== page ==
Copying and Pasting a Lease – A surefire way for Idaho landlords to lose money and end up in court!
In my years of practice in Idaho landlord-tenant law, I have seen so many bad leases. It’s the main reason I decided to focus my practice exclusively on helping landlords. I hated seeing my landlord-clients’ properties and bank accounts damaged when they used a poorly-drafted lease.
The main reason so many leases end up in court is that wonderful tool that we all use to draft and edit documents – copy and paste! How did we live without it? I can’t imagine what it must have been like to draft a new document from scratch on a typewriter every time you needed one. I suppose that’s why offices used to have such large secretarial pools, à la “Mad Men.”
I’ve found two ways that my landlord clients have used copy & paste to their great regret. First, each time they rent their property, they just copy & paste their previous lease into a new lease for their new tenants. They keep doing this over and over for many years, and they never check to see if the law has changed, or if information from past tenants is surviving through later versions of the lease.
Second, landlords find form leases on the web, or they ask for leases from friends, and then they just plug in their tenants’ information. Again, this is such a bad idea. They have no idea where these leases come from or whether they are based on current law. Typically, my landlord clients never notice any problem with their leases until they are faced with a bad tenant.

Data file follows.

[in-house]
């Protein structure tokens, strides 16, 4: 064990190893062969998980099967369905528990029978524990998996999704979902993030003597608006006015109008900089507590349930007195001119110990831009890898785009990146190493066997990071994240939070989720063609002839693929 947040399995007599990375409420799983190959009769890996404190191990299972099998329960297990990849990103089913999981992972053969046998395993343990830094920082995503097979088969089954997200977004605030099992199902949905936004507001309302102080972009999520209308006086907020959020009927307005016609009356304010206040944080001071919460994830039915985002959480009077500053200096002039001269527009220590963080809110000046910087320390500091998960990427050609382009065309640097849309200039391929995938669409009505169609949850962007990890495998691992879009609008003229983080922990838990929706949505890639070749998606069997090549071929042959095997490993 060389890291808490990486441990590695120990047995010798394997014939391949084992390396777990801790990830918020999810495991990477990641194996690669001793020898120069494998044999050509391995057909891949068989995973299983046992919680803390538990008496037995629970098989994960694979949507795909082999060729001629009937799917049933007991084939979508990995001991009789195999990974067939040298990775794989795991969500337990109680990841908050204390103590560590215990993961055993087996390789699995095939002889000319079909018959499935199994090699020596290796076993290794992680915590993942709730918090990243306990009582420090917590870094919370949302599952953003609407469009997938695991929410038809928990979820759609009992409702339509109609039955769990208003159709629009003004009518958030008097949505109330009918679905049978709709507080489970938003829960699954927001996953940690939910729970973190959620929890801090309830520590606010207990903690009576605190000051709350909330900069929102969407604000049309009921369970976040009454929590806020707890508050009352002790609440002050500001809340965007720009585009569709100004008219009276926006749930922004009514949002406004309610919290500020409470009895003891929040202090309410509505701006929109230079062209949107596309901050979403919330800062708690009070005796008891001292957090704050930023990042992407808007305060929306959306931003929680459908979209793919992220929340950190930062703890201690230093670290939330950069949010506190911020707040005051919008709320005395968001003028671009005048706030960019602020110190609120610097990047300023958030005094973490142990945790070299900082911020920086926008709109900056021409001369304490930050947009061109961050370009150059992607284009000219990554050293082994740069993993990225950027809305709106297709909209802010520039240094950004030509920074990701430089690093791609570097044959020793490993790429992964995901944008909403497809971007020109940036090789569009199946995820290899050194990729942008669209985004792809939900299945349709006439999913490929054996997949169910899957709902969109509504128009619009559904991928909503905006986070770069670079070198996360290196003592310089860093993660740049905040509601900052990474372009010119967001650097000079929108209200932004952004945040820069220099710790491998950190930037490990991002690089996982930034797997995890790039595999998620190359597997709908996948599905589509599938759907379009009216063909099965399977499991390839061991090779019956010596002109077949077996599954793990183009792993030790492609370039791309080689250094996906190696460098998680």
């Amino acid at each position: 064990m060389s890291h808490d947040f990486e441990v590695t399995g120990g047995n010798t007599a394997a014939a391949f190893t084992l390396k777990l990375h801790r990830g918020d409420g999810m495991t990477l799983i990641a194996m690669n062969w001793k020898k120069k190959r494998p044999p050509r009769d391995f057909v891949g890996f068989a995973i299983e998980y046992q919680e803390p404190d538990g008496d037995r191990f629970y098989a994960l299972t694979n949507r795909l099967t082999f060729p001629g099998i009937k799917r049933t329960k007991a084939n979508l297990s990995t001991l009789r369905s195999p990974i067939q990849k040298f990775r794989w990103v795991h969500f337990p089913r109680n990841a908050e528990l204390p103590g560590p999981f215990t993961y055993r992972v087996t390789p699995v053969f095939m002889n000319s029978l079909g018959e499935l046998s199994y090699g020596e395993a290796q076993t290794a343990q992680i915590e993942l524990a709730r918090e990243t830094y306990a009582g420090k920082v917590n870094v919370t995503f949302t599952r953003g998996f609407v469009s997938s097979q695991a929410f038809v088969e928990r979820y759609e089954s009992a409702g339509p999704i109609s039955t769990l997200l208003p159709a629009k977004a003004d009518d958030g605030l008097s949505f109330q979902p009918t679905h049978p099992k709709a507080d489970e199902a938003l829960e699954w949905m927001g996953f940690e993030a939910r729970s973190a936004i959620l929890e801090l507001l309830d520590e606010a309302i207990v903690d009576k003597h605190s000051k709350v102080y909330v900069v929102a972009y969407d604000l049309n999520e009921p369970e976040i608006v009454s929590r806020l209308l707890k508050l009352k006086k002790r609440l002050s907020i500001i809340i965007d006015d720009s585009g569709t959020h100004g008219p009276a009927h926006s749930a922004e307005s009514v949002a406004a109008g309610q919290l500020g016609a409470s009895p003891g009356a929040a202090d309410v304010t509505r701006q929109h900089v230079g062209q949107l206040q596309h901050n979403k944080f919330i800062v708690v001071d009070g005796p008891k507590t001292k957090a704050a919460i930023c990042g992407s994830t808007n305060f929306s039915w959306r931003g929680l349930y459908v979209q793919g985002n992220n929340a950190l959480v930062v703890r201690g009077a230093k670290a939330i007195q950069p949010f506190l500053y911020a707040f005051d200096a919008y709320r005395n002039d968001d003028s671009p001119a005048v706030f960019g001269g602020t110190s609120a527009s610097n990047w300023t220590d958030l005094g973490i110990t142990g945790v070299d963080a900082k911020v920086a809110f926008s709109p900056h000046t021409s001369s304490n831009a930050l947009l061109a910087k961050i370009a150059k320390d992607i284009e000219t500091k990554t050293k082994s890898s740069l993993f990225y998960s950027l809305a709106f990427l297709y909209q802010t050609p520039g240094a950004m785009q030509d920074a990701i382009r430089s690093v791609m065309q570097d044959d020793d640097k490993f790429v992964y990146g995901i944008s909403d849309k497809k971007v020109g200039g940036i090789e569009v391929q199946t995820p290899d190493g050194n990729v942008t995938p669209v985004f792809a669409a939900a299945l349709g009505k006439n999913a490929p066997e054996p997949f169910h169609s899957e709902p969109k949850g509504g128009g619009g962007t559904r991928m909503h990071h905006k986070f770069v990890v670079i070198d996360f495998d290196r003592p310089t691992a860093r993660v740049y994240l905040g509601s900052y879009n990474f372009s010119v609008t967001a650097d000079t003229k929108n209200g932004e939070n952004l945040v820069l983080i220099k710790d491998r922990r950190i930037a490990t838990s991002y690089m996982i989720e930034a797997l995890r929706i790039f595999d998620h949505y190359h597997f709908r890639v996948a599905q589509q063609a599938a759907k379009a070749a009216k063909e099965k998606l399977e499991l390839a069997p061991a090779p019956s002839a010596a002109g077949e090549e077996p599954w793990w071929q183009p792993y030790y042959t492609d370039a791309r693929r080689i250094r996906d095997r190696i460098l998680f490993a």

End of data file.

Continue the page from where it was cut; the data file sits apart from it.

I recently helped a landlord evict her tenant for failure to pay rent (the tenant also painted every wall a different color and we suspected she was using drugs). My client had copied & pasted from an old lease that she had signed years ago when she was a renter. Of course, she did not notice that the lease was based on California law and that it kept referring to paragraphs that didn’t exist!
We eventually evicted this tenant, but only after much back & forth with the tenant and the judge as to the enforceability of the lease. This cost my client much more in attorney fees than she would have ever paid if she had hired an attorney to review her lease before she had her tenant sign it.
Don’t fall into the copy & paste trap! You should at least have a lawyer review the lease you want to use before your tenant signs it. Contact Us today and we’ll be happy to help – as always, for a reasonable, up-front fee!
– Amanda Breen, Attorney at Law
Amanda Breen Law, PLLC, PO Box 3898, 371 Walnut Ave. N., Ketchum, Idaho 83340
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